"KIds on the Slope" Playlist.

by Joseph Akbrud

If you're a fan of "Kids on the Slope", check out this Soundcloud playlist featuring all of the title tracks from each episode.  If you haven't seen it yet, you really should.  Shinchiro Watanabe and Yoko Kanno nail it yet again.  Then again, if you're a fan of "Cowboy Bebop", that shouldn't surprise you.  Thanks to Kotaku's Listener's Guide to Kids on the Slope for putting the list of tracks together.  If you're into Jazz, you'll know many of these songs already.  If you aren't, this is as good a place to start as any.

Happy listening.


by Joseph Akbrud

On Encryption Backdoors

by Joseph Akbrud

Earlier today a letter was sent to  President Obama written by a coalition of security advocates, cryptologists, and tech companies urging him not to allow any encryption backdoors.  Both consumers and tech companies have been ramping up encryption in response to documents leaked by Edward Snowden exposing NSA surveillance. 

This is a rare instance where profit, security, and the public interest are in unison.  I'm curious to see how the U.S. Government will respond to such a massive coalition.  It's important to note that regardless of what President Obama's opinion is on the matter, ultimately, it's Congress that has the power to either withhold or overturn laws requiring encryption backdoors. 

"Is it in you?"

by Joseph Akbrud

Listen to Michael Jordan attempt to utter the phrase "Gatorade.  Is it in you?" and fail miserably.  You're welcome. 

My Favorite Tumblogs

by Joseph Akbrud

Tumblr has quickly become my favorite social network.  It features many of the best aspects of other sites while maintaining a unique identify of its own.  Its popularity and reach rival Facebook, its photography is on par with Instagram and Flickr, and its iOS and Android apps are arguably the most intuitive and well designed of any major social network.  Below you’ll find a list of my favorite Tumblogs.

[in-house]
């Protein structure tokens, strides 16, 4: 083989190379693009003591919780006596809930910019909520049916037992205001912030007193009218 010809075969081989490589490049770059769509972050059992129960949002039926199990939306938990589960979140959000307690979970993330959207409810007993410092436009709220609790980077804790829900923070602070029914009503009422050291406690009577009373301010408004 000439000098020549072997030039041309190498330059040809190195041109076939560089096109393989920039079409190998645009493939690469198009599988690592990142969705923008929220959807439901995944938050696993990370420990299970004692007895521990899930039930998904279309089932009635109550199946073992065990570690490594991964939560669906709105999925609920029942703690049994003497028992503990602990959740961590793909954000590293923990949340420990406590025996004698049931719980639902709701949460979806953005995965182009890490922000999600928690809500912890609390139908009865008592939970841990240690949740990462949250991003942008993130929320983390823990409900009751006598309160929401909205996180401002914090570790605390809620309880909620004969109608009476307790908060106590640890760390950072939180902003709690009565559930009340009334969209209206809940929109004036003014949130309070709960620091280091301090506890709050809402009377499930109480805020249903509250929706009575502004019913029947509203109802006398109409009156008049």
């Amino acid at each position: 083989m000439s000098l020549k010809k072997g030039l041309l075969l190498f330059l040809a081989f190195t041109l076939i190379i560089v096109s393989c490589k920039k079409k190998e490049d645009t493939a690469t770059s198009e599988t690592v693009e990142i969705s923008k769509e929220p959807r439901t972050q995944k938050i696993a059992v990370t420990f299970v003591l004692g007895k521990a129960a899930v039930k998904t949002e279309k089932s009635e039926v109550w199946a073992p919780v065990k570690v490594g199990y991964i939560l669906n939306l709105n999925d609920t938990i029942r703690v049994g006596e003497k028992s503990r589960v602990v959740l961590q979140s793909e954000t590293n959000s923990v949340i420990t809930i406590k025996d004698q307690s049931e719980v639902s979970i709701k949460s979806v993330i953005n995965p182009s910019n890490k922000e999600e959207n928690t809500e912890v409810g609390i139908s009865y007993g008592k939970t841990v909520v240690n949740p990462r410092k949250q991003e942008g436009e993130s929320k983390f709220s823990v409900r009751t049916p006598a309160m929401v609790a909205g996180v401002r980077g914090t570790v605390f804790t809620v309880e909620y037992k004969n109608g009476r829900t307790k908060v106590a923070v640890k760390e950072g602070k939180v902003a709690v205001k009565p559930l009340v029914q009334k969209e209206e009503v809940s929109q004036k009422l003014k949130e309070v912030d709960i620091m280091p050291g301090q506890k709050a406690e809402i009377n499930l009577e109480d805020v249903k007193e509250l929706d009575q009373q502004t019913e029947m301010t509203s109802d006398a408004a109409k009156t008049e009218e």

• ilovecharts

    • Beautiful visualizations and charts that run the gamut from informative to hilarious.

  • Vicemag

    • Vice Magazine’s blog features beautiful photography highlighting interesting stories that you won’t find anywhere else.


  • Central Park NYC

    • Central Park’s official blog.  Expect beautiful photos and videos of Central Park along with tips on where to go and what to do.

  • Kuroyuki

    • Run by a German Japanophile, Kuroyuki features photos highlighting everyday life in Japan.

  • Zeroshift

    • Videogame, anime, and minimalist photography.

  • NY Through the Lens

    • Vivienne Gucwa is an amazing photography who has a knack for making New York City look amazing.  A must follow for fans of the city.

  • David Guttenfelder

    • David Guttenfelder is one of the most well traveled and talented photographers in the world.  His blog features photos taken during his travels in Afghanistan, North Korea, Japan, Iraq, and Africa.

  • Instagram

    • Instagram’s official blog.

  • Linxspiration

    • Some of the best minimalist photography to be found online (occasionally NSFW).

  • Visual Echoes

    • Another collection of minimalist photography (occasionally NSFW).


  • Littlebigdetails

    • A collection of software easter eggs and “design appreciation”.

  • Android Niceties

    • Android Niceties is a blog highlighting the best looking Android apps available including a myriad of screenshots.


by Joseph Akbrud in

Earlier this month I visited Russia (Moscow and St. Petersburg) for the first time.  I took over 1,000 photos along the way with my Canon 60D with several lenses.  Feel free to visit my Flickr Album for more photos including high-res downloadable versions.

Round and Round.....

by Joseph Akbrud

Once again summer is coming to an end.  Nothing represents summer better than an amusement park. 

Lynn's Trapeze

Lynn's Trapeze

Google+ ends its real-name policy

by Joseph Akbrud

In an interesting turn of events Google+ has decided to end its real-name policy.  Google+ users will now be able to use the service using a pseudonym.  While there are many legitimate reasons to maintain anonymity online, this latest move by Google+ has a certain air of desperation to it.  In its post explaining the decision the search company claims that it's real name policy "...has been unclear" leading to "...unnecessarily difficult experiences for some of our users." 

While Google's policy reversal should make it easier for users to register for the service, one has to wonder whether this will actually help increase user adoption and engagement on the site.  I personally feel that the real-name policy helped keep conversations on the social network far more civil and thoughtful than they probably would have been.  As we all know a bit too well, anonymity online is a double-edged sword.